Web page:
The Australian Financial Review
reported that the allowance was believed to be an extra 15% on top of a worker’s base salary, but a company spokeswoman would not comment on the amount.
“Our competitive mobility
package includes an environmental allowance for postings to China,” she told the Review
in an emailed statement.
The article also said that Hassell, an Australian architectural firm, provided face masks to its China staff members and changed its air filters weekly when the pollution was heavy.
Comparatively, the company’s Shanghai-based managing director for Asia, Peter Duncan, said that in Australia, the air filters might be changed every year.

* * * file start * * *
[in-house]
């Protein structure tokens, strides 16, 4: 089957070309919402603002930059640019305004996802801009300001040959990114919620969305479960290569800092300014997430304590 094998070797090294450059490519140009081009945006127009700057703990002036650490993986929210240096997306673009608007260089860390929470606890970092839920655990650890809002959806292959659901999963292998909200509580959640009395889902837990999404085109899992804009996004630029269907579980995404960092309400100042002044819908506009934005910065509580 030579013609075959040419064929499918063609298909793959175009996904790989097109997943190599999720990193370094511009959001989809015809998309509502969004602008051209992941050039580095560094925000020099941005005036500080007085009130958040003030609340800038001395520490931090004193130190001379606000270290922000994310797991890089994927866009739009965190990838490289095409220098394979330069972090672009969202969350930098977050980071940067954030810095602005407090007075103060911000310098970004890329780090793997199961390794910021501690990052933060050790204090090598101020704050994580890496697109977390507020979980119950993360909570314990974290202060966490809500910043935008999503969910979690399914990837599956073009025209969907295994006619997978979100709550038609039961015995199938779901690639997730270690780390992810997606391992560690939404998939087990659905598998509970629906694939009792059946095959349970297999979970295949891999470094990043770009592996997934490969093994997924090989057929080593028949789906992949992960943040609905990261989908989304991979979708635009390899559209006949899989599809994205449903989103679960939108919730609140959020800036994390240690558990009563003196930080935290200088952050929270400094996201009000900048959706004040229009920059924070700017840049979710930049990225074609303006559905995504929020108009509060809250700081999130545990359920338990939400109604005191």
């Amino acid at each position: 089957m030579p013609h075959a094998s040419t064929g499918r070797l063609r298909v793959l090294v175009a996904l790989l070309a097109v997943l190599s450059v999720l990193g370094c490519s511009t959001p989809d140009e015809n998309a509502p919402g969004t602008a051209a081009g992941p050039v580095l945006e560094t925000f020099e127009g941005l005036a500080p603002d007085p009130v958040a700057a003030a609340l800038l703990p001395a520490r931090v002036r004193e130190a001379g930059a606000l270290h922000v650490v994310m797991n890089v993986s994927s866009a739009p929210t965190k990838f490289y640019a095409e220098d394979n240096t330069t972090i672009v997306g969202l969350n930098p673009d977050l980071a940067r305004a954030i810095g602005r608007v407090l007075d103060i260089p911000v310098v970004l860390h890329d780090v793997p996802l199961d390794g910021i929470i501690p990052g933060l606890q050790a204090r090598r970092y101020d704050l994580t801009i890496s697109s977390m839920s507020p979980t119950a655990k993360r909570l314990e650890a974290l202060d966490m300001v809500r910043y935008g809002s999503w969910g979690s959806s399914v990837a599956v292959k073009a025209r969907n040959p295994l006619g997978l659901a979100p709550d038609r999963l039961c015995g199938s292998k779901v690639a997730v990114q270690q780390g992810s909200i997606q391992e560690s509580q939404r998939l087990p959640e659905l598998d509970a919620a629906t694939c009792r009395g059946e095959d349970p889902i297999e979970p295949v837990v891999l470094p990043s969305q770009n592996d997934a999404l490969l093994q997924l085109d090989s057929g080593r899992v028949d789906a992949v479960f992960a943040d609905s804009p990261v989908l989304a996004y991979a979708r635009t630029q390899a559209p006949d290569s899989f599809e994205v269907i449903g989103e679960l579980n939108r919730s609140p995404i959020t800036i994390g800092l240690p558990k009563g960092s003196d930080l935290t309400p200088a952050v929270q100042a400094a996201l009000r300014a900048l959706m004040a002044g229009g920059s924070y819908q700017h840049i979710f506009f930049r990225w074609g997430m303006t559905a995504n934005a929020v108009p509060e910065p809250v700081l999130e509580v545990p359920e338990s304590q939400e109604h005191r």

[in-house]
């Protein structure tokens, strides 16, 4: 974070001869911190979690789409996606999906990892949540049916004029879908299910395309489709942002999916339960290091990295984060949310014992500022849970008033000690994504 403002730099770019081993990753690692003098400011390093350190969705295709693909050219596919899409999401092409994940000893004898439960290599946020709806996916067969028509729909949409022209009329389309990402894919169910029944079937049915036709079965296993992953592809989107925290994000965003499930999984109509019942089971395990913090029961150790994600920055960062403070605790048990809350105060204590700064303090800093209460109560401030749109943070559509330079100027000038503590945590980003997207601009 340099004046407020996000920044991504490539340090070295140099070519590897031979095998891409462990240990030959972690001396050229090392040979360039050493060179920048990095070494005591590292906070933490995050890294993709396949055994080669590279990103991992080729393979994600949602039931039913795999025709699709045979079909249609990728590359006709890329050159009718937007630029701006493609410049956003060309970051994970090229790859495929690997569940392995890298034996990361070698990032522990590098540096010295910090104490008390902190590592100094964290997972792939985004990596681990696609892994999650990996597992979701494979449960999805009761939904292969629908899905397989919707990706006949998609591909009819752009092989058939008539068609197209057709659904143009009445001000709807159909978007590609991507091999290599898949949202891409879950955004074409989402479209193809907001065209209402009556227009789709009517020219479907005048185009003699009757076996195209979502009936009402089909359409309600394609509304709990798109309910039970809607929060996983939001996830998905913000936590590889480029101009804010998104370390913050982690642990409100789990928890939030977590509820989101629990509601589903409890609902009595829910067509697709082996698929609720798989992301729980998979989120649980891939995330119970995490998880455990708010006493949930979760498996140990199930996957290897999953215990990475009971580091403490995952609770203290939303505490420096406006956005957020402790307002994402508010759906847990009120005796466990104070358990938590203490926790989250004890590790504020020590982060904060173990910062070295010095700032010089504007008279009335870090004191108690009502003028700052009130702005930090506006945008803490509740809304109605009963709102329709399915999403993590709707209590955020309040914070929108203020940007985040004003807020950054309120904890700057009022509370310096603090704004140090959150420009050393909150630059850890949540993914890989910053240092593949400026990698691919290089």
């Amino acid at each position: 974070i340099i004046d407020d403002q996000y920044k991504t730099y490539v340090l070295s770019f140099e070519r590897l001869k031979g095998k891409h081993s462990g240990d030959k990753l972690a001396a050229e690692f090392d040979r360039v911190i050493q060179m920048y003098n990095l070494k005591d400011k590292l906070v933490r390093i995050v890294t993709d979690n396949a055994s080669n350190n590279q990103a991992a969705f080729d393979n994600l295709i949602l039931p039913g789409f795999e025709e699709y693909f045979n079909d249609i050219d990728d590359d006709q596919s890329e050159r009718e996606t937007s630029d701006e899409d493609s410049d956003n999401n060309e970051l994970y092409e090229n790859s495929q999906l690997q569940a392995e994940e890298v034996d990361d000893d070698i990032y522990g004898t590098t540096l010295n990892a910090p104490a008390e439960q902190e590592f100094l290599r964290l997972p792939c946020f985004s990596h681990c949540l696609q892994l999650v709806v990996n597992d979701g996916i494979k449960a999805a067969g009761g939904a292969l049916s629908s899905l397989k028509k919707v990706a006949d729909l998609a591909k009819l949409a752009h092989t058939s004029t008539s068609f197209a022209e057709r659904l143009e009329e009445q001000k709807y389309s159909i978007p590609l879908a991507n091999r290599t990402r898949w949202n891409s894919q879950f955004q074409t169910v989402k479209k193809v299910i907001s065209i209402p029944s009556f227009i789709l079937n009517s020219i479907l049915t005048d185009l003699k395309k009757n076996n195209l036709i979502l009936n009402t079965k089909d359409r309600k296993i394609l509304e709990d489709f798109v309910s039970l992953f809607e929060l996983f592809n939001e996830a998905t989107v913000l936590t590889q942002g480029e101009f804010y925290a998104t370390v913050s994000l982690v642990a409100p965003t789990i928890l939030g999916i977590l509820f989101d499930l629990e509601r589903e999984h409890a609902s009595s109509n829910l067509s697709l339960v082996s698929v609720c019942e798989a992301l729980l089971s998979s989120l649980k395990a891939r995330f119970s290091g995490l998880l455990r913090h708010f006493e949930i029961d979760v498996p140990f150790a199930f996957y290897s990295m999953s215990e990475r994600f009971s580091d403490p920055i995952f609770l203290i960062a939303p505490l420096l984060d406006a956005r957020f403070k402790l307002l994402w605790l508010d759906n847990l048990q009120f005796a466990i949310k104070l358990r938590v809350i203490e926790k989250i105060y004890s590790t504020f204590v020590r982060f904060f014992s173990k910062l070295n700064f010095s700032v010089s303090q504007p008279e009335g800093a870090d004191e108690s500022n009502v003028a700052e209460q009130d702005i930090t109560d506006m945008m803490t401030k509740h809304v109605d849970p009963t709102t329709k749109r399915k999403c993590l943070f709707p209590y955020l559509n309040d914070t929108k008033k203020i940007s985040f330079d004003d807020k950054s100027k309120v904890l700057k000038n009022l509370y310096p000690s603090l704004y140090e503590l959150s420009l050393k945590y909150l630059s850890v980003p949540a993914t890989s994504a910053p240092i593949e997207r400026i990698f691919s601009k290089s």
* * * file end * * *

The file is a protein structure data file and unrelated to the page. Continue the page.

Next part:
Earlier this year, Japanese electronics giant Panasonic became what is believed to be the first international company to offer pollution pay to its ex-pat workers in China, although the company would not specify the amount paid.
Almost all of China’s major cities fell below national air quality standards last year, with only three of the 74 monitored cities making the grade.
According to a count by the US embassy in Beijing, levels of PM2.5, the particles that penetrate the lungs and have been linked to premature death, have reached more than 400 micrograms per cubic metre which is more than 16 times the World Health Organisation’s safety
guideline of 25 micrograms.
Would you brave the air pollution for a bigger pay packet?
Coca-Cola has reportedly started paying its expatriate workers in China an “environmental hardship allowance” in an effort to compensate for the country’s heavy air pollution.